Tennessee Pharmacists Association
Know the Rules

On August 22, 2014, the Administrator of the Drug Enforcement Administration (DEA) published their Final Rule rescheduling hydrocodone combination products from schedule III to schedule II of the Controlled Substances Act. This action imposes the regulatory controls and administrative, civil, and criminal sanctions applicable to schedule II controlled substances on persons who handle (manufacture, distribute, dispense, import, export, engage in research, conduct instructional activities with, conduct chemical analysis with, or possess) or propose to handle hydrocodone combination products.

The Tennessee Pharmacists Association, along with numerous other state and national partners, provided official comments to the DEA voicing concern over this Final Rule and rescheduling hydrocodone combination products (HCPs). In particular, TPA voiced concern about decreased access to care for patients with legitimate pain management needs, the potential safety and security concerns regarding increased risk for robbery and burglary for our pharmacists, pharmacy staff members, and patients, and the increased administrative and regulatory burden on pharmacists and other health care providers.

Despite receiving numerous concerns, the DEA has elected to move forward with this Final Rule, which will become effective on October 6, 2014.

The following information has been provided to TPA by Pharmacy Audit Assistance Service (PAAS) in order to assist pharmacies in complying with this Final Rule:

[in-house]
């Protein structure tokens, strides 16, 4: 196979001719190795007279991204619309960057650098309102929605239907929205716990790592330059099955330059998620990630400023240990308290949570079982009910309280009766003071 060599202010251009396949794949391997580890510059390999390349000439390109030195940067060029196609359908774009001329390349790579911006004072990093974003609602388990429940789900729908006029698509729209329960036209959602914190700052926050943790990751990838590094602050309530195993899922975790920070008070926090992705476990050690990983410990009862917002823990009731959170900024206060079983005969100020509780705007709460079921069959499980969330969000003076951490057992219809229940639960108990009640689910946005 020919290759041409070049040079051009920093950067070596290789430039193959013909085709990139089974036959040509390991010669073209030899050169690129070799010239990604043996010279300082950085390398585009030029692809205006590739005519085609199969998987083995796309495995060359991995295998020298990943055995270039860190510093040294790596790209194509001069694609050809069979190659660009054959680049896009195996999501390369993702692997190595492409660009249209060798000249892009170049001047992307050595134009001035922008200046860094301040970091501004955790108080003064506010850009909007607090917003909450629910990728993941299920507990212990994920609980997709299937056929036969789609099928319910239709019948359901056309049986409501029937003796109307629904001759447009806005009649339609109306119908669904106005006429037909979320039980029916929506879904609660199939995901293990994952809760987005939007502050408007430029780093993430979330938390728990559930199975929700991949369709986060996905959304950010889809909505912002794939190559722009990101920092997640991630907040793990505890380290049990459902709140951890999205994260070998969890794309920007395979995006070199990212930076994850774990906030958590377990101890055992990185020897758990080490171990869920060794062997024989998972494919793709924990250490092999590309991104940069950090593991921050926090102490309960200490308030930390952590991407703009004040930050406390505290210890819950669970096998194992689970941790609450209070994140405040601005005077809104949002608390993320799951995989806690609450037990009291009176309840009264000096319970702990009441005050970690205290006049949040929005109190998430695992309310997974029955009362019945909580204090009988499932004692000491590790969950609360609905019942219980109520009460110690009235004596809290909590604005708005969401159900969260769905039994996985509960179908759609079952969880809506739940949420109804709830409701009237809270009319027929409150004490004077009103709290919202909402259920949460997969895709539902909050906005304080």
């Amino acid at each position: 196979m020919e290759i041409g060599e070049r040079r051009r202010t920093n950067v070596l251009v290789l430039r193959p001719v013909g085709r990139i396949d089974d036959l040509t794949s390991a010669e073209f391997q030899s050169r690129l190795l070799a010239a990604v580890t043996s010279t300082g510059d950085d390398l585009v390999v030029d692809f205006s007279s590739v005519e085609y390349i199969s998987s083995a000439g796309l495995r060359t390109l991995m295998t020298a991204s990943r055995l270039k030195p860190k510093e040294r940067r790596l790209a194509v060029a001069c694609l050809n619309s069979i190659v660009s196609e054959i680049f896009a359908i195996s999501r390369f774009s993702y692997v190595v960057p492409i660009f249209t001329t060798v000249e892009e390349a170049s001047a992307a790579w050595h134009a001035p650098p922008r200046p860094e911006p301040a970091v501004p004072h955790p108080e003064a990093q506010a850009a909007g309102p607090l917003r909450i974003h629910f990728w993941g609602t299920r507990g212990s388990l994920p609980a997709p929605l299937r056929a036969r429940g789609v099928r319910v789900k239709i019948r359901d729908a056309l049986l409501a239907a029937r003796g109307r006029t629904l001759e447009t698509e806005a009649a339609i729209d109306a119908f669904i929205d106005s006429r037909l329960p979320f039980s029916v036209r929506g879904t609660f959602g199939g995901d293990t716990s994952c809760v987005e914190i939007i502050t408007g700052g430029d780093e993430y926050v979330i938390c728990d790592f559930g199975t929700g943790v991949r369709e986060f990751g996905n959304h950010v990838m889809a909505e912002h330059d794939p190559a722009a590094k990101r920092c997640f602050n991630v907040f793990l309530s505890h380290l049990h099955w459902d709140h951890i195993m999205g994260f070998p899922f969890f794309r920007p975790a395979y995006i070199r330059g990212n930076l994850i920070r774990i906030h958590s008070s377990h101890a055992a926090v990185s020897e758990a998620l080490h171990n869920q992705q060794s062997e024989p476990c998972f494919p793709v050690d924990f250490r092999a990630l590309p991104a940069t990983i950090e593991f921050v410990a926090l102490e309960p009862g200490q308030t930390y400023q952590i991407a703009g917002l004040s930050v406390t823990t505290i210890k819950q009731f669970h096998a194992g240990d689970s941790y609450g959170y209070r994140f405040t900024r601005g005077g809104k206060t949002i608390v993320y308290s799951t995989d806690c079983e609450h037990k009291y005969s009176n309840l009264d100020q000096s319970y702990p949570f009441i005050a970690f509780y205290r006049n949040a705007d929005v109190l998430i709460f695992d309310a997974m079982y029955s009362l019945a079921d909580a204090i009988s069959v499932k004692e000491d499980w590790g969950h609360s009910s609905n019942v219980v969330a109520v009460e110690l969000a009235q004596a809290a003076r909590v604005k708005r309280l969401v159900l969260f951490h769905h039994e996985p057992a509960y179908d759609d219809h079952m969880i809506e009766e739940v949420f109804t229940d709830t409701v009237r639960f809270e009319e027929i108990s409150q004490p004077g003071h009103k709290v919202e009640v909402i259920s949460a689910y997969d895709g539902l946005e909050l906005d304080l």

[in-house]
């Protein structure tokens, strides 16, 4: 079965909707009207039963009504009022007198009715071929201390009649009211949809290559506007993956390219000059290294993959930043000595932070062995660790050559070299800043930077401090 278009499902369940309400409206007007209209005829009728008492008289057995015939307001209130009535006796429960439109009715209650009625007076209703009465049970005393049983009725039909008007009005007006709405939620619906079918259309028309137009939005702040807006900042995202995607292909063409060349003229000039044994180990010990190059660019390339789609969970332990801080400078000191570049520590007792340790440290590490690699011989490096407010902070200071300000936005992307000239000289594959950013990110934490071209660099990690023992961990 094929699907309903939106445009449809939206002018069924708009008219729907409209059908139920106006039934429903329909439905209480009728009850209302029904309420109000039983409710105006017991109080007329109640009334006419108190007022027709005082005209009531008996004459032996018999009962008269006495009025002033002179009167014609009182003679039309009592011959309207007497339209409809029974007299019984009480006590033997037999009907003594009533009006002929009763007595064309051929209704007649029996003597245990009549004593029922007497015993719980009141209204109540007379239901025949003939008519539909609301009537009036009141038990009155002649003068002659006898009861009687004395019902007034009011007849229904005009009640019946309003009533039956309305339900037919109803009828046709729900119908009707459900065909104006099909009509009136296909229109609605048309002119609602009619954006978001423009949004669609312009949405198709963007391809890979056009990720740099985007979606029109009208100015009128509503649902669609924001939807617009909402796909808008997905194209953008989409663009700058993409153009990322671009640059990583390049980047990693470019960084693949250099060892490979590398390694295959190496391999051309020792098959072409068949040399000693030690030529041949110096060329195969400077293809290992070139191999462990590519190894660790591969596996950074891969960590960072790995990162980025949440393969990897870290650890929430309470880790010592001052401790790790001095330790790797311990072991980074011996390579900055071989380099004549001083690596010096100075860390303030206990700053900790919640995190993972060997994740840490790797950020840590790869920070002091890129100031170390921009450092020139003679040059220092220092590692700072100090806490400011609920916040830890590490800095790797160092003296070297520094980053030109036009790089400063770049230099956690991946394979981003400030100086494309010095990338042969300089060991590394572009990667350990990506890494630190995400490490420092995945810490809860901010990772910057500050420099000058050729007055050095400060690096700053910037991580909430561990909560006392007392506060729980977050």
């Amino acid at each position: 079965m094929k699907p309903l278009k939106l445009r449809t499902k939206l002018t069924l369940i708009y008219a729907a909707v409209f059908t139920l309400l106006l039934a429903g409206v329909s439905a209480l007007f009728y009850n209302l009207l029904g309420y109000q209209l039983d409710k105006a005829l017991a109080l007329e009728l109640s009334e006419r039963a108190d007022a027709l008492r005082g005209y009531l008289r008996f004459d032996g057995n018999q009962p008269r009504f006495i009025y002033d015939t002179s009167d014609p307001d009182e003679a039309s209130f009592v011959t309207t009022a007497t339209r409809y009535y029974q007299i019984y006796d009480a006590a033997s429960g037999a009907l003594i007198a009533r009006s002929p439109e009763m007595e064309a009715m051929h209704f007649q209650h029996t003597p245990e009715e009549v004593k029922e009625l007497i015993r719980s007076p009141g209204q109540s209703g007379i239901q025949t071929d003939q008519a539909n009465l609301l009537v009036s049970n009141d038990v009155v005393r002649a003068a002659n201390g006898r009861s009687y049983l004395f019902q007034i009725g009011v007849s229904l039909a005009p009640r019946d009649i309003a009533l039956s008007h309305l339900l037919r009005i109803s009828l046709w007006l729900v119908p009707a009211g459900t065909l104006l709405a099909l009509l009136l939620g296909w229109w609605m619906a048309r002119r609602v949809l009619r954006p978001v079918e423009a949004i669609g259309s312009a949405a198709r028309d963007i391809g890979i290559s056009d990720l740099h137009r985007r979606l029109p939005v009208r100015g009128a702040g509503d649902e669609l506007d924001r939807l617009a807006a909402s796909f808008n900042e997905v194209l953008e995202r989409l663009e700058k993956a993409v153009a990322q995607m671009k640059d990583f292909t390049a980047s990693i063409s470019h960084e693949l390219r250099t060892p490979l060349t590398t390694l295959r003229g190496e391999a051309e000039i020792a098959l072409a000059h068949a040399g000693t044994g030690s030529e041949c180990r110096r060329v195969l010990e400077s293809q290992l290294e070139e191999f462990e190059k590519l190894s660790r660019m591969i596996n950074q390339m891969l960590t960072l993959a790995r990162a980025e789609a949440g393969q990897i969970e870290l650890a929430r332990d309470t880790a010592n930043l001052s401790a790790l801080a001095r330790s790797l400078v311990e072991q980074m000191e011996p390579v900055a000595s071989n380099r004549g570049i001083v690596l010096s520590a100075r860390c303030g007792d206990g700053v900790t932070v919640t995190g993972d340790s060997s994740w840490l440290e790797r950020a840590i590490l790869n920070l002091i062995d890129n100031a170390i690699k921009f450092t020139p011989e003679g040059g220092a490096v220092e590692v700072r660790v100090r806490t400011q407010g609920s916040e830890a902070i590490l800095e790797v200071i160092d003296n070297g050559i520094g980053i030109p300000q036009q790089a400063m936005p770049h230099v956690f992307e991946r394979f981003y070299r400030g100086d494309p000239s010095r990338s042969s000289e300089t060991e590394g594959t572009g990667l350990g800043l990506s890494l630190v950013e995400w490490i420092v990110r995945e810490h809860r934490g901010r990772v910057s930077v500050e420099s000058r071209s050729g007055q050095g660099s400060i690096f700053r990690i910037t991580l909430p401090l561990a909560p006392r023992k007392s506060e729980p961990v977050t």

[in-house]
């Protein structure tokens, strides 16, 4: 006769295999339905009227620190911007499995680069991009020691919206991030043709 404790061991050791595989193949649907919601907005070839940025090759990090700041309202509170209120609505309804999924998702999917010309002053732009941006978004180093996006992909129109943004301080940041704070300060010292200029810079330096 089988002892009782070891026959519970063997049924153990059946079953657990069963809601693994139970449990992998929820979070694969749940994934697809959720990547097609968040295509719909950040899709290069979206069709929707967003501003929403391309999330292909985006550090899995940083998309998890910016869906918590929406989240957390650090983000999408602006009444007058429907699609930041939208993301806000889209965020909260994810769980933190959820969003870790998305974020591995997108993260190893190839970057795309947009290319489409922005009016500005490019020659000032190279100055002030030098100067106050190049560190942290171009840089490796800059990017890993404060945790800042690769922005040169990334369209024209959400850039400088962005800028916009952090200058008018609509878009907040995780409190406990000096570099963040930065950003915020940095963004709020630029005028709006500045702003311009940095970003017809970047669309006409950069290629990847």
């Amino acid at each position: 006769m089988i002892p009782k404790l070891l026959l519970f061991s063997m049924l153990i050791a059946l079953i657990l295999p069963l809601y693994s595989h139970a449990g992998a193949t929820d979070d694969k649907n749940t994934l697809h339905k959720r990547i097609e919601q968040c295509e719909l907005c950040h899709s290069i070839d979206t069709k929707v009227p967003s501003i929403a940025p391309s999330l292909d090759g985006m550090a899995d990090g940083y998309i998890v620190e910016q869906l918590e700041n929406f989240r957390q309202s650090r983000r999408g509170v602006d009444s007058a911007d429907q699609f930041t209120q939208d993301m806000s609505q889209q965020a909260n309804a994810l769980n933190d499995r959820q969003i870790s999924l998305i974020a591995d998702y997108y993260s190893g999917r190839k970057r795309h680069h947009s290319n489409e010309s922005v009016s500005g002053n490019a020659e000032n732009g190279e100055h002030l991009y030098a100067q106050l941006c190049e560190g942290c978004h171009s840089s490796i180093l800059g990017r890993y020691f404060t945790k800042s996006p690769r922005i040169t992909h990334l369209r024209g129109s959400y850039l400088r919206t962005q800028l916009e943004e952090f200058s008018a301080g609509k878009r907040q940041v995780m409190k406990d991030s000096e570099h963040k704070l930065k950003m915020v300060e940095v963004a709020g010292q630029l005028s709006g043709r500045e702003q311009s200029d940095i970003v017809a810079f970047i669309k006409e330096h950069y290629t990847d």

• Handling: On or after October 6, 2014, any person who handles HCPs will be required to do so in compliance with all associated rules and regulations for Schedule C-II drugs.
  • Package Labeling: On or after October 6, 2014, all wholesalers will be required to distribute only HCPs labeled as Schedule C-II drugs.
  • Dispensing from Schedule C-III Packages: Pharmacies are permitted to dispense HCPs from their inventory on hand in the old Schedule C-III packaging on or after October 6, 2014. However, all dispensing on or after October 6, 2014, must be in accordance with all state and federal rules and regulations for Schedule C-II medications.
  • HCP Prescriptions with Refills Remaining: If a prescription for an HCP is issued before October 6, 2014, and authorizes refills, the refills may be dispensed as long as they occur prior to April 8, 2015. All prescriptions written on or after October 6, 2014, are Schedule C-II and must comply in all respects including no refills. As a reminder, Tennessee law does not permit dispensing of opioid prescriptions in quantities greater than a 30 day supply. The DEA did not provide further guidance on this issue, which leaves several unanswered questions at this time. Some questions remaining include further clarification regarding the issuance date of the prescription, physician back-dating of prescriptions, and transfer of prescription refills.
  • NDC Questions: Whether or not manufacturers will replace the C-III HCP package NDC numbers with new C-II NDCs remains unclear. If replaced, this could cause billing confusion for pharmacies and could potentially cause conflicts with current pharmacy software systems and refills of HCPs.